the trap of fear
"Let Your saving help, O God, protect me." —Psalm 69:30
When threatened with execution, Jeremiah fearlessly proclaimed: "As for me, I am in your hands; do with me what you think good and right. But mark well: if you put me to death, it is innocent blood you bring on yourselves" (Jer 26:14-15). Jeremiah stood his ground and refused to let himself be intimidated. He was often fearful in his life (see Jer 1:6, 8), but this time he was fearless, and "he was not handed over to the people to be put to death" (Jer 26:24).
"There was another man who prophesied in the name of the Lord, Uriah...He prophesied the same things against this city and land as Jeremiah did" (Jer 26:20). Uriah, like Jeremiah, was a prophet with the same message to the same people. However, Uriah was put to death by King Jehoiakim and Jeremiah was not.
Jeremiah and Uriah were treated differently in this situation because they acted differently. Jeremiah was fearless while Uriah "fled in fear" before being arrested and executed (Jer 26:21-23). Yielding to fear does not result in escape, but tragedy. The way of victory, and sometimes the way of protection, is fearlessness.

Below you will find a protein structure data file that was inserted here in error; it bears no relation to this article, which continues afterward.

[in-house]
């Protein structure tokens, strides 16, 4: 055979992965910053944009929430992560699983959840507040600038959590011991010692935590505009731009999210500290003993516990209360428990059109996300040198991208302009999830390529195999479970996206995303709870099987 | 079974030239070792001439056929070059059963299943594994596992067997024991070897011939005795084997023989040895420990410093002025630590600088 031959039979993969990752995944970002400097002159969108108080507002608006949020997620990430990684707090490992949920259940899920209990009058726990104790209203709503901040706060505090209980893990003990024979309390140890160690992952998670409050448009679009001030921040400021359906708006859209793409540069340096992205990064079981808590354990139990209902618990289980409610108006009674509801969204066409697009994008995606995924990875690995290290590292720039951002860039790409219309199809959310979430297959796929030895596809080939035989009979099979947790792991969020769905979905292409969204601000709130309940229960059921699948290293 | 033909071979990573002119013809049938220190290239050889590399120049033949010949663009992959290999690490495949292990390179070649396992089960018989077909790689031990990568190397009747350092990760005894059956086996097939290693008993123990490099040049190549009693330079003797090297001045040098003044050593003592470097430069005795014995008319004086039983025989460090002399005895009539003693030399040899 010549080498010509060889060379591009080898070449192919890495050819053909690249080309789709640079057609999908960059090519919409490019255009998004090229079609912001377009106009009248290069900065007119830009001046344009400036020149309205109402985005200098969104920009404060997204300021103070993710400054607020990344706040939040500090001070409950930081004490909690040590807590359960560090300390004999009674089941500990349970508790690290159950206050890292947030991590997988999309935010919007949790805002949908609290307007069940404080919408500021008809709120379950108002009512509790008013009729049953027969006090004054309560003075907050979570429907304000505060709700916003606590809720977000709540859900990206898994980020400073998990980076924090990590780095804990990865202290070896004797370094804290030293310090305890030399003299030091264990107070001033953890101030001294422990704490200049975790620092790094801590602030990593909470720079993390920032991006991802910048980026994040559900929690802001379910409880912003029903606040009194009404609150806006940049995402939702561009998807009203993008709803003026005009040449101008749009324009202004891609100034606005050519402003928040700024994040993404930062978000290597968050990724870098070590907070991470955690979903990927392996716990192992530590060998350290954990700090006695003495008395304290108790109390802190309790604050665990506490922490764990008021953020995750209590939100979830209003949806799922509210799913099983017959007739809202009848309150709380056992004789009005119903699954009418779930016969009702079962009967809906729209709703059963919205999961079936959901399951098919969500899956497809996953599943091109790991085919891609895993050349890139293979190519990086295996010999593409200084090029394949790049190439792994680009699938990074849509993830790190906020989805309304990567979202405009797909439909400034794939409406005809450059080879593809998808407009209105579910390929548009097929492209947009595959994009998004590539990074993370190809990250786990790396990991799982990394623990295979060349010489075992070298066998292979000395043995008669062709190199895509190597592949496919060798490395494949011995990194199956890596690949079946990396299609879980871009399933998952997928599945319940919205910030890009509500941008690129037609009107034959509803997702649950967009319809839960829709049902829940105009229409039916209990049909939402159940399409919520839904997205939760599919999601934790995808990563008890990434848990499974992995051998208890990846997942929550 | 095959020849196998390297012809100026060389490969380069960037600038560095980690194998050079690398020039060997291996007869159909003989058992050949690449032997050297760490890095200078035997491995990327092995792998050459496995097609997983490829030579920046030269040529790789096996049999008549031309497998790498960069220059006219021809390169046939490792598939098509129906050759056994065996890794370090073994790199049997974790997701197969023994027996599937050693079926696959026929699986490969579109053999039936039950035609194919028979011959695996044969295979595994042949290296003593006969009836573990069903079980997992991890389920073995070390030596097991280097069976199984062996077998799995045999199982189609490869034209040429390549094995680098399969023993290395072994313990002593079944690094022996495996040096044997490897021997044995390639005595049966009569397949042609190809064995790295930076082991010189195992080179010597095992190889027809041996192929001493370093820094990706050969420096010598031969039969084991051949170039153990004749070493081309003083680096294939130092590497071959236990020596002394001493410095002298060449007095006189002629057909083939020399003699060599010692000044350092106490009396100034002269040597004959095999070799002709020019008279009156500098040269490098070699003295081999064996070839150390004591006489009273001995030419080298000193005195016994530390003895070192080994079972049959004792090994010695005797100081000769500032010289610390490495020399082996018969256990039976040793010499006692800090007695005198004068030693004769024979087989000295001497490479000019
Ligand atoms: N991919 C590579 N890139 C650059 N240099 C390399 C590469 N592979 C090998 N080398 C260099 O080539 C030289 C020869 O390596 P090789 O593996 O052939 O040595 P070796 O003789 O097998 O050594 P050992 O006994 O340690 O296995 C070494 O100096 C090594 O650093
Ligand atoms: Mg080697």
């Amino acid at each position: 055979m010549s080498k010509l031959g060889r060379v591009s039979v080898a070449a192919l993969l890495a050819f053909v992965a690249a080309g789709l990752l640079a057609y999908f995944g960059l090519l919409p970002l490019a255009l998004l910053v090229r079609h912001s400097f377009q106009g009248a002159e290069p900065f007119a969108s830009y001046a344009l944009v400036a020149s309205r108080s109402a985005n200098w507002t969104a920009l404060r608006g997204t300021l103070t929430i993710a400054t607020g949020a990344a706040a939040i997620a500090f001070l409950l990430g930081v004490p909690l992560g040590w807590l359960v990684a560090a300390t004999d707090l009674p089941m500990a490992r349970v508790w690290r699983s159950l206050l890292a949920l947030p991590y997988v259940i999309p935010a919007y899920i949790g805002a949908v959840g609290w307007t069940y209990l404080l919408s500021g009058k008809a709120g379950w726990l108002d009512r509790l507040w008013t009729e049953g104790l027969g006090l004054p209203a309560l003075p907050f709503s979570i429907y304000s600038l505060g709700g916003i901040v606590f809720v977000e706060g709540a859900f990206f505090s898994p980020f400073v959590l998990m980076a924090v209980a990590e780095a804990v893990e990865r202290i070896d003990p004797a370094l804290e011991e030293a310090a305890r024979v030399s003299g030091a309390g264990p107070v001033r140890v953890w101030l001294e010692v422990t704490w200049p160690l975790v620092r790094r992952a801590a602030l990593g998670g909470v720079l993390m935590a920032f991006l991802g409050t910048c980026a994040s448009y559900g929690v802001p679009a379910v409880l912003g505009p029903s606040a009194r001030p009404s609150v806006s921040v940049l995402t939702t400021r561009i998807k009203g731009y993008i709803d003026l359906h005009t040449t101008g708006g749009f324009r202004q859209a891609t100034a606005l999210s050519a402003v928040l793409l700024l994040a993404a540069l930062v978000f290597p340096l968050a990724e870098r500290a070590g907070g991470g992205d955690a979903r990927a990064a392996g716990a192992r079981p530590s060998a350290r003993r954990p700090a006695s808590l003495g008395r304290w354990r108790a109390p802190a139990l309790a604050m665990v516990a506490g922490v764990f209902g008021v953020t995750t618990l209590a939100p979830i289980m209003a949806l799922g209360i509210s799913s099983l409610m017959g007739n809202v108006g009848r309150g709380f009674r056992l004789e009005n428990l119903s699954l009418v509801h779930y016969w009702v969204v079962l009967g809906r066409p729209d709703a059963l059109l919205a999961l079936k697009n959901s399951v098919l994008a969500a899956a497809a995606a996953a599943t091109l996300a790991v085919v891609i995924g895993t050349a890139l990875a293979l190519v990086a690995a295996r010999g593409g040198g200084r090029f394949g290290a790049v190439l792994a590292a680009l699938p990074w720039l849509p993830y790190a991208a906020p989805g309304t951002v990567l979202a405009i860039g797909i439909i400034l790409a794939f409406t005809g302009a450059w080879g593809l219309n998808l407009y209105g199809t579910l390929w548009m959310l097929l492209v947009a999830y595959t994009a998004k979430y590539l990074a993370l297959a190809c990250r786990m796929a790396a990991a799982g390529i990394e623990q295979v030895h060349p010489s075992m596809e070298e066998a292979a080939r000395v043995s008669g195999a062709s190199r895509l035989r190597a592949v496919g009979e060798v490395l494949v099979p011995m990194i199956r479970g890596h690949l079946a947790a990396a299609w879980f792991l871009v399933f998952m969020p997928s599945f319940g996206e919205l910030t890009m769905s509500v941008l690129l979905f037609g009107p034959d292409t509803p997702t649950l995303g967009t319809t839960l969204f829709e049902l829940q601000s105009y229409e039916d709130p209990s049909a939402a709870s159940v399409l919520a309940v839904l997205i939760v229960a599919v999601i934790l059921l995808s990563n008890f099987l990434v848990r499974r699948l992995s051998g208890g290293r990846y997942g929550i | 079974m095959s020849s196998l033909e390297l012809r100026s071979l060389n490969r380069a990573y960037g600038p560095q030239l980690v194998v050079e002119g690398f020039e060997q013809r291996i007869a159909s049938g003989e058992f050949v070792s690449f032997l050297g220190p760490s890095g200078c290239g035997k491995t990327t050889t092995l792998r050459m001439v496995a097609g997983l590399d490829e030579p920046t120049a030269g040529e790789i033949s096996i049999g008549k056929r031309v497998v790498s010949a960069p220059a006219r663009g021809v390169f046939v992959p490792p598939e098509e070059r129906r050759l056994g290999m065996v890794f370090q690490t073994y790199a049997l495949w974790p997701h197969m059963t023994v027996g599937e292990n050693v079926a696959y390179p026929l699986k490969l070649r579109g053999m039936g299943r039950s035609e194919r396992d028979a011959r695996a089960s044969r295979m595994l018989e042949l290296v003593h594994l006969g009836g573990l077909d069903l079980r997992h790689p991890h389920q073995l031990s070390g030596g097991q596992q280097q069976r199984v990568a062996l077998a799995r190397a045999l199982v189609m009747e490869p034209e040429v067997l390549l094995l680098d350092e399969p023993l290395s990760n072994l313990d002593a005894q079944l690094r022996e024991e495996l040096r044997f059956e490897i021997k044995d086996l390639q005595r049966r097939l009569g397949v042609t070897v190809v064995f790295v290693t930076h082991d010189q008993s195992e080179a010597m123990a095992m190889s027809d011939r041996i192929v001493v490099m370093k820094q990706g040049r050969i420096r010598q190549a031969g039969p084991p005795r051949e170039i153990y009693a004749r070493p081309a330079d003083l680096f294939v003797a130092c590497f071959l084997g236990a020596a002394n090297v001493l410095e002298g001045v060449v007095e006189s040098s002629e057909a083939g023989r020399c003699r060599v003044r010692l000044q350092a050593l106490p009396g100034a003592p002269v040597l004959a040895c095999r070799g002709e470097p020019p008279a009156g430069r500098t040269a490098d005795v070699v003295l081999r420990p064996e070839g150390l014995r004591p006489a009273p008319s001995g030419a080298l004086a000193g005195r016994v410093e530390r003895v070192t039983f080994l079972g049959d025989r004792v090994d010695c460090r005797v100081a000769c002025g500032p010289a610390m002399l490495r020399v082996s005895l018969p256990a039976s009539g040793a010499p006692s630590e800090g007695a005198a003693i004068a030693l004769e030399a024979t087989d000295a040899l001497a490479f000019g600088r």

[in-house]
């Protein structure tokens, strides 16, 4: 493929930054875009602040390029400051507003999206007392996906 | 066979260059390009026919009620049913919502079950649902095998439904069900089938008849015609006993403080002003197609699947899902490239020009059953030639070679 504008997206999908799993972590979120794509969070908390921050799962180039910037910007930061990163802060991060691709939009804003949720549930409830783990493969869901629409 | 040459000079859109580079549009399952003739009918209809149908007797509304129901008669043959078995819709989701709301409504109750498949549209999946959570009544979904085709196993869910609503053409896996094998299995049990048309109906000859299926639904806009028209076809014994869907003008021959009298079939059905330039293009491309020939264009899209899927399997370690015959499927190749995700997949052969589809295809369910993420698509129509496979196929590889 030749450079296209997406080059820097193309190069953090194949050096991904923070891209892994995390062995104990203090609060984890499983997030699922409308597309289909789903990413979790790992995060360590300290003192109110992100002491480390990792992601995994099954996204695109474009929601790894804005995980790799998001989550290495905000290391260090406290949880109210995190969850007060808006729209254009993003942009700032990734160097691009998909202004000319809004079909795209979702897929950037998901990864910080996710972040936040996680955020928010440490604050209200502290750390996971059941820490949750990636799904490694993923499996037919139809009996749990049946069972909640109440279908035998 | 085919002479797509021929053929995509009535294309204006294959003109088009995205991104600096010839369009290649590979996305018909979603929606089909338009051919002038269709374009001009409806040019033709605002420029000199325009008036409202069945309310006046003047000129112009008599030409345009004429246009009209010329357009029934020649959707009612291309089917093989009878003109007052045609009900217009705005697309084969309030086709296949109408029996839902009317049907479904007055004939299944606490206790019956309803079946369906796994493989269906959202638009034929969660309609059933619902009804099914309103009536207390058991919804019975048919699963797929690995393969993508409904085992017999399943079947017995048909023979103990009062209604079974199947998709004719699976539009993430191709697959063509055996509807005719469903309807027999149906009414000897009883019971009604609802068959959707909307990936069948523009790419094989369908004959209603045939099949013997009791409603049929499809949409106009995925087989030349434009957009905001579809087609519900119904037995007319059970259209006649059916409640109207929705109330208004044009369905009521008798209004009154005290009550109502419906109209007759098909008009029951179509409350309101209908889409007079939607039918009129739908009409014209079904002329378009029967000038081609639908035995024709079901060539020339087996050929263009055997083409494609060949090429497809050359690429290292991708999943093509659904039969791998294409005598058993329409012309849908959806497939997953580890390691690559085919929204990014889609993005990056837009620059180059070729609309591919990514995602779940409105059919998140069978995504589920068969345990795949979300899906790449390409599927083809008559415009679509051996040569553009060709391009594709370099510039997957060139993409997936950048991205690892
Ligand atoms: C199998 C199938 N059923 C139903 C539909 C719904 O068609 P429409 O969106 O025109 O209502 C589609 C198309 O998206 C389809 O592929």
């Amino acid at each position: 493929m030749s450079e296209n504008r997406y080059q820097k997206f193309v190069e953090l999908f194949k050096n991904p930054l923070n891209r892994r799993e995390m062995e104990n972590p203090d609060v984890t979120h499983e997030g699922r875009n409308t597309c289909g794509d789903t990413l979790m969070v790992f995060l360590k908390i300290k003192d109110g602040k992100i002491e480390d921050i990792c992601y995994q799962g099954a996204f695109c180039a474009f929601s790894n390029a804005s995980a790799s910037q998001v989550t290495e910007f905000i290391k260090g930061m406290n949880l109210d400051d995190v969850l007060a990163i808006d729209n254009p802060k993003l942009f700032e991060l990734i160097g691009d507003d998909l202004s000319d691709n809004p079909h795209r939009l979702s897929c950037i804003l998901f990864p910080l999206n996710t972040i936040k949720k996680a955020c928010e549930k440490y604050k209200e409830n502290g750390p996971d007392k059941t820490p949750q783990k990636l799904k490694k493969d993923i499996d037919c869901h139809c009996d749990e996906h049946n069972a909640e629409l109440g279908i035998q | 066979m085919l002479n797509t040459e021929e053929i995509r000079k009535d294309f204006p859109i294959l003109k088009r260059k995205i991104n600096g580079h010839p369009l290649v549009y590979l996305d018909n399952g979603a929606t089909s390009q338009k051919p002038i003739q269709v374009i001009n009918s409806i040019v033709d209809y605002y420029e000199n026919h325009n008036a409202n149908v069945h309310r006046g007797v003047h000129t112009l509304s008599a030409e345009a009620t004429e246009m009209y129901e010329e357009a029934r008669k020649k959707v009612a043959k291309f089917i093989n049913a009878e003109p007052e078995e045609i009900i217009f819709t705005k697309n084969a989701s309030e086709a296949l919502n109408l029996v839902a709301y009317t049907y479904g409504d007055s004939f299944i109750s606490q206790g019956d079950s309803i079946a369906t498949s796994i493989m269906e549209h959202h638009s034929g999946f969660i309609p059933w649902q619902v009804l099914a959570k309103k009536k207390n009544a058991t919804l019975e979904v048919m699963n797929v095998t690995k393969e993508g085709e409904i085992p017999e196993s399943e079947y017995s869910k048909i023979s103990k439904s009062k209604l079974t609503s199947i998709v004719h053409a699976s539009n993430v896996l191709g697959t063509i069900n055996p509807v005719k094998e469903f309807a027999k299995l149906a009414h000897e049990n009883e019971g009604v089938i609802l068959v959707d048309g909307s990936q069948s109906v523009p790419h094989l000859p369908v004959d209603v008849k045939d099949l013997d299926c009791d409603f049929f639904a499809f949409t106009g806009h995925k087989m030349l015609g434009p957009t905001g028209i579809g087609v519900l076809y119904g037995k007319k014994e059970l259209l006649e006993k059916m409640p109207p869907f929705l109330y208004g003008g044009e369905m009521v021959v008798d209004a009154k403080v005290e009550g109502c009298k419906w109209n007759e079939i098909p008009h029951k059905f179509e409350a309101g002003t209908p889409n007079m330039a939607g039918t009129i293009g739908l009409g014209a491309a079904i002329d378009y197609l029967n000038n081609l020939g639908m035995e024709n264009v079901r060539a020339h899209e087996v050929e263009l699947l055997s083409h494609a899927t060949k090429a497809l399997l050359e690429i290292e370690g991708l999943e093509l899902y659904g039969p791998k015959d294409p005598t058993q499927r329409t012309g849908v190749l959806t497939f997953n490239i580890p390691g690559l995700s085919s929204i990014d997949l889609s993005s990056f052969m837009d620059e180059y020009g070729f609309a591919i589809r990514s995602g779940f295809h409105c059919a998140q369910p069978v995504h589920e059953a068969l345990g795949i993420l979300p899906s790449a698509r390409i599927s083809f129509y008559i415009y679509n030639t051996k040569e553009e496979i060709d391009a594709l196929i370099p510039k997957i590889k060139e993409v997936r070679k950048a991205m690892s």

Nevertheless, no matter how counter-productive and self-destructive yielding to fear can be, we seem to be trapped. We can't seem to stop fearing. Our will-power is not stronger than our fear. Only in a God-fearing (Sir 34:14), faith-filled (Mk 5:36), and loving (1 Jn 4:18) relationship with Jesus can we displace fear from our lives. "The Lord is my Light and my Salvation; whom should I fear?" (Ps 27:1)
Prayer: Father, may the love in my relationship with You cast out all fear from my life (1 Jn 4:18).
Promise: "The Lord hears the poor, and His own who are in bonds He spurns not." —Ps 69:34
Praise: St. Ignatius, a pagan soldier, suffered a broken leg in a war. He converted to faith in Jesus while reading the lives of the saints during his convalescence.
Rescript: †Reverend Joseph R. Binzer, Vicar General of the Archdiocese of Cincinnati, December 29, 2009
The Nihil Obstat ("Permission to Publish") is a declaration that a book or pamphlet is considered to be free of doctrinal or moral error. It is not implied that those who have granted the Nihil Obstat agree with the contents, opinions, or statements expressed.